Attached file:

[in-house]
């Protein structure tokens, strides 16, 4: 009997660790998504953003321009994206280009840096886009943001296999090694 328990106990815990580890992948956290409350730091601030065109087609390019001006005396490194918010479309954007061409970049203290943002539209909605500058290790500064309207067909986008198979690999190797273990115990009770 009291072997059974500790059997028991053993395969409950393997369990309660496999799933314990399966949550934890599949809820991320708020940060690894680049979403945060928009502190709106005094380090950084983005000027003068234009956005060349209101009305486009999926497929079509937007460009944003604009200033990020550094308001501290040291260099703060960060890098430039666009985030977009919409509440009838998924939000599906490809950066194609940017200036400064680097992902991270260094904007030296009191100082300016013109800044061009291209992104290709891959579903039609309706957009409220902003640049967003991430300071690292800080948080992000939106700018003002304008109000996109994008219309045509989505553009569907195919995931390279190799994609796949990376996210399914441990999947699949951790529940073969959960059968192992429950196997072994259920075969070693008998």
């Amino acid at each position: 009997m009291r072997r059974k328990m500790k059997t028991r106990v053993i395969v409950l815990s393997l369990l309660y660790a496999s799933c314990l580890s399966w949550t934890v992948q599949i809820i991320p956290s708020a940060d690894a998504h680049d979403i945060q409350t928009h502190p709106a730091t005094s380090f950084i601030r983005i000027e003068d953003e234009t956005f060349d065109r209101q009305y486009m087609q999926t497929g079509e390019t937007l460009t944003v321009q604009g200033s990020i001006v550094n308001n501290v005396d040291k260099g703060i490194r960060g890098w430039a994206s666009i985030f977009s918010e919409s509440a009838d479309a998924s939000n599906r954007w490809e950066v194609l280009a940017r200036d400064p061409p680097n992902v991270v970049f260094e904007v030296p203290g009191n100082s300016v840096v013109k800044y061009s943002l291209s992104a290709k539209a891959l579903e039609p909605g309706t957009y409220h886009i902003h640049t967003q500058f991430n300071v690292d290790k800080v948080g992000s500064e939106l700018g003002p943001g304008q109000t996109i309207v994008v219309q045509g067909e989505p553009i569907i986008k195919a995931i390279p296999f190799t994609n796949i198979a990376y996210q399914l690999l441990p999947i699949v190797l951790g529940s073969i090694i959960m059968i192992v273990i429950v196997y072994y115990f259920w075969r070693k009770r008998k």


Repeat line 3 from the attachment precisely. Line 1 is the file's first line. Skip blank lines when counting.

């Amino acid at each position: 009997m009291r072997r059974k328990m500790k059997t028991r106990v053993i395969v409950l815990s393997l369990l309660y660790a496999s799933c314990l580890s399966w949550t934890v992948q599949i809820i991320p956290s708020a940060d690894a998504h680049d979403i945060q409350t928009h502190p709106a730091t005094s380090f950084i601030r983005i000027e003068d953003e234009t956005f060349d065109r209101q009305y486009m087609q999926t497929g079509e390019t937007l460009t944003v321009q604009g200033s990020i001006v550094n308001n501290v005396d040291k260099g703060i490194r960060g890098w430039a994206s666009i985030f977009s918010e919409s509440a009838d479309a998924s939000n599906r954007w490809e950066v194609l280009a940017r200036d400064p061409p680097n992902v991270v970049f260094e904007v030296p203290g009191n100082s300016v840096v013109k800044y061009s943002l291209s992104a290709k539209a891959l579903e039609p909605g309706t957009y409220h886009i902003h640049t967003q500058f991430n300071v690292d290790k800080v948080g992000s500064e939106l700018g003002p943001g304008q109000t996109i309207v994008v219309q045509g067909e989505p553009i569907i986008k195919a995931i390279p296999f190799t994609n796949i198979a990376y996210q399914l690999l441990p999947i699949v190797l951790g529940s073969i090694i959960m059968i192992v273990i429950v196997y072994y115990f259920w075969r070693k009770r008998k």